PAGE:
Atomic Absorption Spectrometry (AAS)
Description of method
Atomic absorption spectrometry is the measurement of an absorption of optical radiation by atoms in the gaseous state.
In atomic absorption, the radiation of an element-specific spectral light source is passed through the sample dissociated into atoms, and the attenuation of the radiation caused by the absorbing atoms is measured. The decisive feature is that the radiation of the light source is modulated at a particular frequency and the amplifier connected behind the receiver is tuned to the same modulation frequency. AAS is thus in a position to unambiguously differentiate between the element-specific radiation of the element of interest and unspecific radiation from the sample matrix. The methods most widely used, flame and graphite furnace technique, are applied at ZEA-3.
Features of AAS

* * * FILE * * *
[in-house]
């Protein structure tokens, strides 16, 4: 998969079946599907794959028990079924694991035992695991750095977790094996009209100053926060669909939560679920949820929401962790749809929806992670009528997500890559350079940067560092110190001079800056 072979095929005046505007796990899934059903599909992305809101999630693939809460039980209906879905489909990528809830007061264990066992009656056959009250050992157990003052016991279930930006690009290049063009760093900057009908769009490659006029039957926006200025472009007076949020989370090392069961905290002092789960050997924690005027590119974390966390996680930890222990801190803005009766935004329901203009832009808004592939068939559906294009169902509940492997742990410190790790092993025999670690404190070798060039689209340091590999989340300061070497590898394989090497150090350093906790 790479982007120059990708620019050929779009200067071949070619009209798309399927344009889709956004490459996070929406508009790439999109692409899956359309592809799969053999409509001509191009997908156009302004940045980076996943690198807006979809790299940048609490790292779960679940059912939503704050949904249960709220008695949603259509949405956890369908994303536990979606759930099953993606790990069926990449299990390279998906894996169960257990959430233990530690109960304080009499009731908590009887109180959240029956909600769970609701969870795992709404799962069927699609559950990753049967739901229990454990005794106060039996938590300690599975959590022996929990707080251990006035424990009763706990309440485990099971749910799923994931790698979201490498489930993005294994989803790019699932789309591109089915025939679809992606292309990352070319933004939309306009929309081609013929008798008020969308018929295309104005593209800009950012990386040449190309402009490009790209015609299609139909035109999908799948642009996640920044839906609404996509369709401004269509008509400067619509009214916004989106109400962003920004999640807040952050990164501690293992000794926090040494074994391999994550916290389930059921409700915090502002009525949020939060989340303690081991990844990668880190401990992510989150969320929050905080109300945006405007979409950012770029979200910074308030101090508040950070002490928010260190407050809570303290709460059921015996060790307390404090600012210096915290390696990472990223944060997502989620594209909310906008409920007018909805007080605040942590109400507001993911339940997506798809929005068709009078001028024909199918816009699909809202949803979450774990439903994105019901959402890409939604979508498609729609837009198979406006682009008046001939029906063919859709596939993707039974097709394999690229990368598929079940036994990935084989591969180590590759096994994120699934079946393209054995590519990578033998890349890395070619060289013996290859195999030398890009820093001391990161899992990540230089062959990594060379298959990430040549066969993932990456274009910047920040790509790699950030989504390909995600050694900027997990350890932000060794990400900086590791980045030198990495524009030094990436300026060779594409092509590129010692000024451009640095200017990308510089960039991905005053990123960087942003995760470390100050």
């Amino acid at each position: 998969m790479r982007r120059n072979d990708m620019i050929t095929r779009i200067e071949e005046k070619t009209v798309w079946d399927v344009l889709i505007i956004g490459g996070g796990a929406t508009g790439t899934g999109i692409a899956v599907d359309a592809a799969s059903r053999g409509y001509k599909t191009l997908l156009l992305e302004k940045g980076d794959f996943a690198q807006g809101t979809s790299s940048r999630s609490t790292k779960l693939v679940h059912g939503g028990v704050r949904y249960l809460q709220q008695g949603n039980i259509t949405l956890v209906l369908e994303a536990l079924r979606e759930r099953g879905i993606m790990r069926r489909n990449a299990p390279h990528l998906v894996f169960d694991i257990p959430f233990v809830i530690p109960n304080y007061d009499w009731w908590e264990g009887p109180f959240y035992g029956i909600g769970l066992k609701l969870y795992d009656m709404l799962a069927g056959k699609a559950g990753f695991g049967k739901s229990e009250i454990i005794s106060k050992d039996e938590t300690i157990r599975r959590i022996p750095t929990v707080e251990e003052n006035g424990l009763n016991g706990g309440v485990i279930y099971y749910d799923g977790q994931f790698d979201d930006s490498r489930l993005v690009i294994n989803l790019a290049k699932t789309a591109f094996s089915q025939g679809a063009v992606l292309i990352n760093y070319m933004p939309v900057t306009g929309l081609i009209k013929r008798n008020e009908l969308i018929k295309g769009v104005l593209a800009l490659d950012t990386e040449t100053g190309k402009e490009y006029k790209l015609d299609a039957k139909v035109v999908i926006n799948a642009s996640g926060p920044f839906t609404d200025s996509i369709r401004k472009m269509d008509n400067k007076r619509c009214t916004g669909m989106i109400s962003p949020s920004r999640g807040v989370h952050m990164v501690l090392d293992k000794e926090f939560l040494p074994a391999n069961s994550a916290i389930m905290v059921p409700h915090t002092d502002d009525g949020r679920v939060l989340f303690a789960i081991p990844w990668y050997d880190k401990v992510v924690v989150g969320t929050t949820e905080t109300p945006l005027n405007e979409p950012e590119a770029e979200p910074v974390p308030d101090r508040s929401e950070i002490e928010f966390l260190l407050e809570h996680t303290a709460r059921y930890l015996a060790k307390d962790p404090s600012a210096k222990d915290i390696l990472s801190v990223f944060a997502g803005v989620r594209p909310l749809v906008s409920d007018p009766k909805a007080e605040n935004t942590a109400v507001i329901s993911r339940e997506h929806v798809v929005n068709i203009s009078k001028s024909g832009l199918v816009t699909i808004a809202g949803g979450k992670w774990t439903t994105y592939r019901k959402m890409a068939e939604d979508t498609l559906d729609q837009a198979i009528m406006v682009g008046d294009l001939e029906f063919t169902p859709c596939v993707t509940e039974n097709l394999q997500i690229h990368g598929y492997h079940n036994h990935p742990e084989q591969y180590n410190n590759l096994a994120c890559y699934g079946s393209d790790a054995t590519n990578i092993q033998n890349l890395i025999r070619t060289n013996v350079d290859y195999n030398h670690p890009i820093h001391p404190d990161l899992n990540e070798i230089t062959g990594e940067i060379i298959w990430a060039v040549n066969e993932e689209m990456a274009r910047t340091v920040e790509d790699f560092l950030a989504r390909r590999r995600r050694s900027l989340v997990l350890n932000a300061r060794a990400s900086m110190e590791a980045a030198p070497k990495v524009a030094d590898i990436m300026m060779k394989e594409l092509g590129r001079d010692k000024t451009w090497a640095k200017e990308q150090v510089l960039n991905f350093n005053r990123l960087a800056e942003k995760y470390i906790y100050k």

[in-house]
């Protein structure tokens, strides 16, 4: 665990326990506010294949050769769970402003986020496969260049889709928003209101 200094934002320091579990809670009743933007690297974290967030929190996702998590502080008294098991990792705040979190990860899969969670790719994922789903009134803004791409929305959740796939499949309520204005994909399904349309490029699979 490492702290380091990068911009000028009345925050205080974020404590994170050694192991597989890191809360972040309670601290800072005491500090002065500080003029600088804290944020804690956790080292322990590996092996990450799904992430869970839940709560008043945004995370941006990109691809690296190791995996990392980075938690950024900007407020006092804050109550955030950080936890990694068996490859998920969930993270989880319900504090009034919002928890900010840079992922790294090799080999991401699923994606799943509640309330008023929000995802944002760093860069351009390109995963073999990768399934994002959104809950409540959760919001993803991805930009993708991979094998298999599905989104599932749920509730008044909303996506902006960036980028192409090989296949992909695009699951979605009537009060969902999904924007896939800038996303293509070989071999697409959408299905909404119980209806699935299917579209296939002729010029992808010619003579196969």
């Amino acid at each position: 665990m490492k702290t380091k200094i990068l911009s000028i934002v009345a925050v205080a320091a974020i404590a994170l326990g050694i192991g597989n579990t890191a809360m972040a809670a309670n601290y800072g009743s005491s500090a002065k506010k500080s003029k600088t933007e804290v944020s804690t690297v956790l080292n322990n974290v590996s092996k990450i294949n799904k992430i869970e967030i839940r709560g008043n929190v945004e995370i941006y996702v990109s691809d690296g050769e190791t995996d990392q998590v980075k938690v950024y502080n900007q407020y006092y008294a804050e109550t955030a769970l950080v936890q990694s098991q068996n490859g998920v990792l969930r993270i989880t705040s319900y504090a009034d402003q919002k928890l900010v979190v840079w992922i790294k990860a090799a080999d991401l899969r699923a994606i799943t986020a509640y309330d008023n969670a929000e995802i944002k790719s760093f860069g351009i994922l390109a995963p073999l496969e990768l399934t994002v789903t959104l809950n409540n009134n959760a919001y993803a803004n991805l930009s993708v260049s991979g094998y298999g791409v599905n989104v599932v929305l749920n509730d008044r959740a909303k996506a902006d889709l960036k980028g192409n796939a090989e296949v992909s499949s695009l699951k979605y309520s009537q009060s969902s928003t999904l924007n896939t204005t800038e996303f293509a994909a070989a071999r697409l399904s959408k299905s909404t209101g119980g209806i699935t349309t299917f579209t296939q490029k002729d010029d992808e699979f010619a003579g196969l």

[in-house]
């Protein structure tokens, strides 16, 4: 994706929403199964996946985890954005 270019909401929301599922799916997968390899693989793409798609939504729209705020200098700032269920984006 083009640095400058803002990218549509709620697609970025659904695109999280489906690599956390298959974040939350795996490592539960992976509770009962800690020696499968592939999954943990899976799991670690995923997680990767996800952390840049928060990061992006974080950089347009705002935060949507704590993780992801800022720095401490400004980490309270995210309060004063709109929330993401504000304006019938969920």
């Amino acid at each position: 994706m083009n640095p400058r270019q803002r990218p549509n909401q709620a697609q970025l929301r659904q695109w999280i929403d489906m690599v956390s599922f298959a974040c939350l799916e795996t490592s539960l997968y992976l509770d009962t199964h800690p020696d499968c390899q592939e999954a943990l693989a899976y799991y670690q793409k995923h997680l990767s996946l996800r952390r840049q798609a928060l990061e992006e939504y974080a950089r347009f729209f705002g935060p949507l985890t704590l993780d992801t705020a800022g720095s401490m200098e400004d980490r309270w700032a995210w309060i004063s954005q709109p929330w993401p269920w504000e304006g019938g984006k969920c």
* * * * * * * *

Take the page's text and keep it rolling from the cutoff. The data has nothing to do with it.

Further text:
- The method is particularly suited for single-element determinations, but also to a certain extent for multi-element analysis.
- The measuring time for aqueous solutions (without calibration, evaluation and sample preparation) is about 10 seconds (flame) and 10 minutes (graphite furnace) per sample and element.
- The determination limits in aqueous solutions range from 5 µg/ml (Ti) to 0.5 ng/ml (Cd; Ag) depending on the element. In most cases, they are in the range of 10 ng/ml.
Sample-oriented digestion methods such as microwave, fusion, and acid digestion are employed.
Examples of materials
Wipe samples / seawater / groundwater / urine